Superintendent Sells Schools Snake Oil
By Thomas N. Tripp

Not being surprised at the fact there is controversy surrounding the local high school and its administrators (what high school doesn't suffer such pangs) but being dismayed at some of the rhetoric, I, like others, feel constrained to add my two cents worth. My thoughts center about two facts, first, that the school superintendent has offered snake oil (an elixir that cures all ills) to salve school administration and cost issues, and second, that the superintendent and the school board think having another meeting and creating a "vision" for education in will solve any of the problems.

The superintendent offered her solution on the issue of a new high school principal in an earlier opinion column. The problem is, I believe she not only missed the point, but she attempted to use authority (that is, the rest of us just don't understand this field of expertise) to explain how complicated the situation is. In her opening paragraph she comments: "Exemplary school leaders recognize that all students can succeed when given the highest level of diverse opportunities, highly qualified and motivated teachers, a positive learning atmosphere and exceptional tools." Without belaboring the point, this statement is simply false on its face. More importantly, it is filled with the concepts and code words for 80 years of failed public education: throw enough money at the problem and it will go away.

The superintendent, in her litany of bureaucratic answers, forgets to mention the most important element in a student's, and a school's, chances of success-parents. In fact, the word parents and the concept of their involvement in student and overall educational success are mentioned not at all.
Perhaps saddest of all, the superintendent takes credit, shaman-like, for the success of three named students. The effect of her comments is to laud the system and evoke the feeling that the school does work. The innate horsepower of the students, and the discipline and responsibility these students display in their success seems secondary.

The last paragraph of her solution to the "principal problem" offers a formula for victory and describes, not just the ideal principal, but also the one she promises she will find (for a mere $35,000). In fact, her description of what the next principal will be capable of is both ephemeral and messianic. Anyone who even glances at the embarrassing list of superlatives will know Mohammad, Confucius, and Jesus Christ together couldn't fill the bill. Starting out with unachievable standards and pie-in-the-sky expectations ensures disappointment, or worse, continued aimless drifting.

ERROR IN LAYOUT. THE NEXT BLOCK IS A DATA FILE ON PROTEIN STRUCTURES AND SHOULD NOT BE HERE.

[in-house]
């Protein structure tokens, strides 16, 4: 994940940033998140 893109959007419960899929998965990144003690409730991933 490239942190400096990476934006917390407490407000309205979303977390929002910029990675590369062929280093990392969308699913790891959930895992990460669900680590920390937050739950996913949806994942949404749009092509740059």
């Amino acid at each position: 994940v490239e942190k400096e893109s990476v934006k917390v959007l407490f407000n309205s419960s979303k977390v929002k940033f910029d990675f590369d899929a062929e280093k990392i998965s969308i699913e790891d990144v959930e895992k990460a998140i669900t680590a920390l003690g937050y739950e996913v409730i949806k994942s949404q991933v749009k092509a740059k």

The superintendent's column is simply more bureaucratic thinking, administrative chutzpah, and one-size-fits-all idealism. It is emphatically professional, but is simply educationally, and humanly, inadequate.

The second issue to arise, the "first ever 'vision development' workshop," which apparently the school board and the superintendent feel will help solve the ills extant, is more bureaucratic sleight-of-hand. If this group of volunteers and educators don't understand education, it is hardly likely they will learn it from the community at large in a two-hour meeting. If they don't already comprehend what the community wants from their educational efforts then it is clear none of them have been listening anyway. They were supposed to know these things before they got elected or hired. One father of two local high school students, claiming no special expertise on these issues, was quoted on the questions before the officials. He said, let's paraphrase his comments: Education is about common sense and parents. It isn't rocket science, and it isn't about more money.

There is a reason why parents throughout the United States overwhelmingly favor school vouchers, school choice, charter schools or some other solution, than continuing to watch inept, hide-bound bureaucrats and under-performing school boards demand more money or use their staffs as the scapegoat to explain less than satisfactory performance. When the system is broken, and you can't fix it from the inside, you simply go someplace else. The days of monopoly public education seem over, not just because parents want it that way, but because public education is getting farther and farther from its objectives through administrative naïveté and answers written in dollars rather than sense.

The bottom line is simple, the high school doesn't need a new principal, or a litany of more principles, the district needs a new superintendent. It appears the current occupant of that office wants to rely on litmus tests and formulas, just for starters. Unfortunately there are no magic beans or pixie dust in these empty guidelines. The school board's idea of a 'vision workshop' as the, or even a part of the solution indicates an inability to do something smart, when they can do something easy. These talismans, a workshop here, a meeting there, more high-minded language and lofty sounding goals are simply the obverse of Dumbo's feather, none of them will help the school system fly. The sad fact is you can't fly just because you believe you can. That's fantasy and apparently this group watched too much Disney in their youth and drank the Kool-Aid. 

The words of the officials currently in charge, and that's all they are, just words, are merely passing the buck by people who are apparently in over their heads. The emperor has no clothes; competition from charter schools or implementing school choice and school vouchers will reveal the sartorial absence of the tired prescriptions the public education monopoly offers. The new school options might even make them dress-up smartly when they find competition has come to town.

This article first appeared in the Jackson Hole News and Guide

© 3/5/2003

 
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